ATHENS – Kolton Houston said he made up his mind a long time ago he’s going to “do it all over again.”
By that he means go through Georgia’s Senior Day festivities. Houston, a three-year starter on the Bulldogs’ offensive line, is a rare sixth-year man in college ball. So even though he went through the exercise before last year’s final home game against Georgia Tech, he’ll do it again this year when they’re renewed Saturday against Georgia Southern.
“Why not collect on all the senior stuff again,” Houston quipped. “You get that nice ball, that real nice jersey at the Gala. Yeah, I’m going to do that again.”
He kids. The fact is, this time last year, when he opted to participate in UGA’s annual senior honorarium, he didn’t know whether he’d get a sixth year or not. He was not allowed to file his appeal paperwork with the NCAA’s eligibility committee until after the end of the regular season last year, which includes the conference championship games.
Houston did not get the NCAA’s favorable reply until the week before the Bulldogs went to Charlotte for the Belk Bowl.
“I was always going to do it again if I could do it again,” said Houston, a 2010 signee out of Buford.
He’ll do so at the peril of his teammates.
“He will be (ribbed),” said tackle John Theus, a regular fourth-year senior. “I’m just waiting to hear him ask for tickets because it’s senior day and I’m going to tell him he’s already had his Senior Day. I get the tickets.”
There’s a long and short to Houston’s career. It’s long in that he’s one of less than 1 percent of collegiate athletes who has been able to attend school on an athletic scholarship for six years. But he also had his playing career cut short by NCAA pilicy and bureacracy.
Houston tested positive for a banned substance almost as soon as he arrived on campus as an early enrollee in January of 2010. Houston continued to test positive for anabolic steroids for the next three years. By NCAA rule, could not have his eligibility restored until those tests were negative.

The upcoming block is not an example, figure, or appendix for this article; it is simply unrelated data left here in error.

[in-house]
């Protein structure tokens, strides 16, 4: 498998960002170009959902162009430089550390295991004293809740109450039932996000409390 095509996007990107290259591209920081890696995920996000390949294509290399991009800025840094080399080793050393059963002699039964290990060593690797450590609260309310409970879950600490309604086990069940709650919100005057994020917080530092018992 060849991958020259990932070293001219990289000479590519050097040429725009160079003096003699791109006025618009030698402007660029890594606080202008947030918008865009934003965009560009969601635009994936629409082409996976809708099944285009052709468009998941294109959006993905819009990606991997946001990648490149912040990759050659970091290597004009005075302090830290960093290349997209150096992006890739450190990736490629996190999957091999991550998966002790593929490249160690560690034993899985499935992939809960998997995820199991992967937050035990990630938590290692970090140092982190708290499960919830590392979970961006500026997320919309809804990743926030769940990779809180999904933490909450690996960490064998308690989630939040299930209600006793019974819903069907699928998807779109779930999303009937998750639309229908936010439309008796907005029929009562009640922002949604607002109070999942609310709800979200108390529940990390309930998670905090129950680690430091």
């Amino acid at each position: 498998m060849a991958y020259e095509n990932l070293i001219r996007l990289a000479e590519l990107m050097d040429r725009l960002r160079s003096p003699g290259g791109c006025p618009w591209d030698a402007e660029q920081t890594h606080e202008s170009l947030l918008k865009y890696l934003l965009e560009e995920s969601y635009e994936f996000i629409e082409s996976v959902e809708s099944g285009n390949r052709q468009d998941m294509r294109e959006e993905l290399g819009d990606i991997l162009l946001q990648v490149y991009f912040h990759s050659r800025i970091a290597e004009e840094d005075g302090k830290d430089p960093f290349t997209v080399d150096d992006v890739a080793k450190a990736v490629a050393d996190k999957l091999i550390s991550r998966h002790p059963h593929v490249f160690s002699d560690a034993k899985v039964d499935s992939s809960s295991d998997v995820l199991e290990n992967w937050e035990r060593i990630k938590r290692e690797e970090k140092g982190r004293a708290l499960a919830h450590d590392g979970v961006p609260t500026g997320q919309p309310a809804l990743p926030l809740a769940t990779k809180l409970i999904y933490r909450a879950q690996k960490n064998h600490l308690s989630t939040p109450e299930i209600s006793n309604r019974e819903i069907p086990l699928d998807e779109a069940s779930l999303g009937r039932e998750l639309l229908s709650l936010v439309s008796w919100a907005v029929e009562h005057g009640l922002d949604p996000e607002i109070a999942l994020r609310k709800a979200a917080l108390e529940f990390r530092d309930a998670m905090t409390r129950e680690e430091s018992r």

But Houston and UGA appealed on the basis that the steroids had been medically administered for treatment of a surgically-repaired shoulder injury in high school and that they incorrectly injected in an area of fatty tissue where it was unable to dissipate.
Houston finally won his appeal in the summer before the 2013 season, which otherwise would have been his final season as a fourth-year senior.
“It was everything I thought it’d be,” Houston said of the delayed gratification. “My best friend (former UGA long snapper) Wright Gazaway said you’re probably the first person to sit out and then be a three-year starter. That sort of hit home for me. I am truly blessed because I still got an opportunity to live out my childhood dream.”
That said, there’s still some dreaming for Houston to do. He plans on training for the NFL draft after the season. He’ll work out under the supervision Ryan Goldin of Atlanta’s GATA Training, as he and New England Patriots center David Andrews have done since their high school years.
“I’ve played football this long,” he said. “Might as well see how far I can keep going.”
Houston certainly can sell versatility as an attribute. He has played in games for the Bulldogs at every position on the offensive line except center. He started at right tackle this season but now is starting at left guard after the latest midseason reshuffle.
Houston actually is third-team at center and practices there every day. He joked that maybe he can talk coach Rob Sale into getting him in at that position just to say he’s played them all.
But Houston is not stressing over it if the pro football thing doesn’t work out. The rest of his future is already mapped out. That’s one of the perks of spending this long in college.
Houston has a job in wealth management waiting for him on St. Simons Island.
“I’m excited about that whenever that comes about,” Houston said. “People work their whole life to retire at the beach. Why not just start at the beach?”
In the meantime, he’s looking forward to Saturday’s festivities, even though he’s been through them before.
“Last year I wasn’t able to really soak it in because, in the back of my mind I was thinking I’d probably be doing this again,” Houston said. “This time it’s the real deal. So I’m trying to savor these last couple of weeks in Athens. Hopefully I’ll go out of there 10-3. We didn’t get a championship but 10-3 ain’t bad either.”